Gender in climate smart agriculture, Module 18 for the Gender in Agriculture Sourcebook

July 2016
This module provides guidance and a comprehensive menu of practical tools for integrating gender in the planning, design, implementation, and evaluation of projects and investments in climate-smart agriculture (CSA). The module emphasizes the importance and ultimate goal of integrating gender in CSA practices, which is to reduce gender inequalities and ensure that men and women can equally benefit from any intervention in the agricultural sector to reduce risks linked to climate change. Climate change has an impact on food and nutrition security and agriculture, and the agriculture sector is one of the largest emitters of greenhouse gases. It is crucial to recognize that climate change affects men and women differently. The initial assumption is that social differences, particularly gender inequality, must be taken into account to strengthen the effectiveness and sustainability of CSA interventions. Women are key players in the agricultural sector, yet compared to men, they own fewer assets and have access to less land, fewer inputs, and fewer financial and extension services.

Investing in rural people in Liberia

July 2016
Despite gains made in socio-economic development since the end of the civil war in 2003, Liberia remains a low-income food-deficit country and is ranked 175th out of 187 countries in the 2013 UNDP Human Development Index.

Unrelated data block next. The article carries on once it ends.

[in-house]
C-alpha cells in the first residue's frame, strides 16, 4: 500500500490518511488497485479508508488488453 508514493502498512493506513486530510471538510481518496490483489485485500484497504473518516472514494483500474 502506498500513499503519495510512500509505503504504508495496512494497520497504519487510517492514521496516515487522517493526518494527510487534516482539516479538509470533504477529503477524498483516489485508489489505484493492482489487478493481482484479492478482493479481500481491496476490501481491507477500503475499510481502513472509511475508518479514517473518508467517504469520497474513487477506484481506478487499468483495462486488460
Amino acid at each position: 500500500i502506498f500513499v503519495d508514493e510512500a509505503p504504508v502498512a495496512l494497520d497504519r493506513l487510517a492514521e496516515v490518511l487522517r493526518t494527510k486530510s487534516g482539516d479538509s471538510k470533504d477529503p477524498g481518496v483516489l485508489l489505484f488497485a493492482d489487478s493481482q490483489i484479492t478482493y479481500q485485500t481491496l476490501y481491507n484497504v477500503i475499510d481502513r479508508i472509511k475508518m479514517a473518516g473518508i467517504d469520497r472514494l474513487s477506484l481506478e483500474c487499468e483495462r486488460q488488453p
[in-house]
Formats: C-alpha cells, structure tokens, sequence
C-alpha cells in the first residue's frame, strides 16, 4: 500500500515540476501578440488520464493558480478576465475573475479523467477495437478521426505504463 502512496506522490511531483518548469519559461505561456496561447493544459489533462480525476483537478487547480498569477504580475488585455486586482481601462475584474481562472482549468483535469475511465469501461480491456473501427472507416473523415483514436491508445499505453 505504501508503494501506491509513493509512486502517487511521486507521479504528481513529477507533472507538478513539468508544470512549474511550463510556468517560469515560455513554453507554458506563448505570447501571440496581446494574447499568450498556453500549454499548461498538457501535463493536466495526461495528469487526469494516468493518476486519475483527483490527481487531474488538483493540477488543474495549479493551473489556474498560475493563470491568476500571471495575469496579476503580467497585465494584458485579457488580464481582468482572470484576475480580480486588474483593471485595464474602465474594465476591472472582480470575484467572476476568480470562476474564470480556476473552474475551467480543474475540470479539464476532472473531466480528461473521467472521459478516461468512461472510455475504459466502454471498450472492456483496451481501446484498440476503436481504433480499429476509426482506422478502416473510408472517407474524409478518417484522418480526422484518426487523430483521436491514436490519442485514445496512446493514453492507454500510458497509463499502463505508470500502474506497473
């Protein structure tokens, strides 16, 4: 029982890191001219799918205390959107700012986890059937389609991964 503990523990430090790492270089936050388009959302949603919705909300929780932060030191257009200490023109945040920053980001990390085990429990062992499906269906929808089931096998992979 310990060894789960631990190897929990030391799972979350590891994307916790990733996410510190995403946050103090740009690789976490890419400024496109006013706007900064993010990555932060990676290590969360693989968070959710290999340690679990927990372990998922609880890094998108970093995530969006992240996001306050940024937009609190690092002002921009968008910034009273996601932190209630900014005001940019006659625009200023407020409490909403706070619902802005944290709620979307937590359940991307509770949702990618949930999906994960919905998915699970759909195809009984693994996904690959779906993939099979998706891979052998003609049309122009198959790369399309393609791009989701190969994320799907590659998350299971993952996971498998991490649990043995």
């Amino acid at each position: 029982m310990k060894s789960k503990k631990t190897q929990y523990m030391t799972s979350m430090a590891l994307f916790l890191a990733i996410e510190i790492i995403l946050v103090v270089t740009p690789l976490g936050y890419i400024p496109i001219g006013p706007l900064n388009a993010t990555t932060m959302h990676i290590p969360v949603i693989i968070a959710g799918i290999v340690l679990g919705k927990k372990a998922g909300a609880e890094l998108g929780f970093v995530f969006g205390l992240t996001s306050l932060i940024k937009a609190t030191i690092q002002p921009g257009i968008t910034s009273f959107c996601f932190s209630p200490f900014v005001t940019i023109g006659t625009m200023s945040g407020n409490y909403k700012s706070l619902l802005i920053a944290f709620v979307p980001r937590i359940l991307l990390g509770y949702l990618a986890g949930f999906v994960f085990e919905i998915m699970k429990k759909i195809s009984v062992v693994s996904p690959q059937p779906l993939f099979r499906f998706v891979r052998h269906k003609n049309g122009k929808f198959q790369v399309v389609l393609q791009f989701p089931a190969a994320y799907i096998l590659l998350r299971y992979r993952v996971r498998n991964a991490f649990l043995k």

Investing in rural people in Sierra Leone

July 2016
Since initiating its first project in the country in 1980, IFAD has provided a total of US$116.2 million in financing through eight loans and three grants for programmes and projects with a total cost of US$251.9 million. The investment has benefited 513,500 households. Operations were suspended during the civil war and resumed after it ended in 2002. At that time, IFAD and the African Development Bank established a joint programme coordination unit to facilitate the management and increase the cost-effectiveness of operations in agriculture and the rural sector.

Agenda 2030: Why it matters for IFAD

July 2016
The Sustainable Development Goals (SDGs), now known also as Global Goals, give an inspiring vision of what the world could look like in 2030. This is a vision of a world without poverty and hunger, a world of inclusive growth, environmental sustainability and social justice. IFAD’s own vision of inclusive and sustainable rural transformation fits closely with the ambitions of Agenda 2030. Indeed, the Agenda recognizes the importance of IFAD’s mandate and the validity of its approach. Going forward, IFAD will be expected by its donors and partners to give a clear, demonstrable contribution to realizing the Global Goals. Moreover, the implementation of the goals will bring new opportunities for IFAD to expand the impact of its activities. IFAD’s new Strategic Framework (2016-2025) affirms Agenda 2030 as the basis for its work for the next decade. The purpose of this note is to unpack Agenda 2030 and to show how IFAD will be a part of making its vision a reality